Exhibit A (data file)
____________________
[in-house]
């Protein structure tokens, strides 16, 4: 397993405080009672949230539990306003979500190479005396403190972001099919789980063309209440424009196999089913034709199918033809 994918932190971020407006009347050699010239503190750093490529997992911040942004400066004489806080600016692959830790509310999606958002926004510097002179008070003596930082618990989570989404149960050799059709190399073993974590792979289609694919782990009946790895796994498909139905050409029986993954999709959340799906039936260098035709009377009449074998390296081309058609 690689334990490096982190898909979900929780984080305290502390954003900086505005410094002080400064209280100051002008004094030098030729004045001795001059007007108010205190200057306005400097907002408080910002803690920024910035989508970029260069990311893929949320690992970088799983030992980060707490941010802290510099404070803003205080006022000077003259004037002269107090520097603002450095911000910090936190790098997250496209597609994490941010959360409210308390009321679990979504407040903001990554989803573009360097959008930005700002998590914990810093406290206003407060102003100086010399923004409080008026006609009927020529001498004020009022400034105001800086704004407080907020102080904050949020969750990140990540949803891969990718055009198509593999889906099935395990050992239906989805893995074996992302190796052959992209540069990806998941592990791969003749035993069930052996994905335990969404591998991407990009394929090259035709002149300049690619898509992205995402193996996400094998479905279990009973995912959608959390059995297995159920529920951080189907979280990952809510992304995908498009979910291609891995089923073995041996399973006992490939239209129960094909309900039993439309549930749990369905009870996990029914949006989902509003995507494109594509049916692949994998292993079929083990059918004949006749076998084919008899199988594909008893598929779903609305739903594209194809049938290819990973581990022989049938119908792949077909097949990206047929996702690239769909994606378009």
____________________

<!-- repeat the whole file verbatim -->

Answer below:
[in-house]
């Protein structure tokens, strides 16, 4: 397993405080009672949230539990306003979500190479005396403190972001099919789980063309209440424009196999089913034709199918033809 994918932190971020407006009347050699010239503190750093490529997992911040942004400066004489806080600016692959830790509310999606958002926004510097002179008070003596930082618990989570989404149960050799059709190399073993974590792979289609694919782990009946790895796994498909139905050409029986993954999709959340799906039936260098035709009377009449074998390296081309058609 690689334990490096982190898909979900929780984080305290502390954003900086505005410094002080400064209280100051002008004094030098030729004045001795001059007007108010205190200057306005400097907002408080910002803690920024910035989508970029260069990311893929949320690992970088799983030992980060707490941010802290510099404070803003205080006022000077003259004037002269107090520097603002450095911000910090936190790098997250496209597609994490941010959360409210308390009321679990979504407040903001990554989803573009360097959008930005700002998590914990810093406290206003407060102003100086010399923004409080008026006609009927020529001498004020009022400034105001800086704004407080907020102080904050949020969750990140990540949803891969990718055009198509593999889906099935395990050992239906989805893995074996992302190796052959992209540069990806998941592990791969003749035993069930052996994905335990969404591998991407990009394929090259035709002149300049690619898509992205995402193996996400094998479905279990009973995912959608959390059995297995159920529920951080189907979280990952809510992304995908498009979910291609891995089923073995041996399973006992490939239209129960094909309900039993439309549930749990369905009870996990029914949006989902509003995507494109594509049916692949994998292993079929083990059918004949006749076998084919008899199988594909008893598929779903609305739903594209194809049938290819990973581990022989049938119908792949077909097949990206047929996702690239769909994606378009």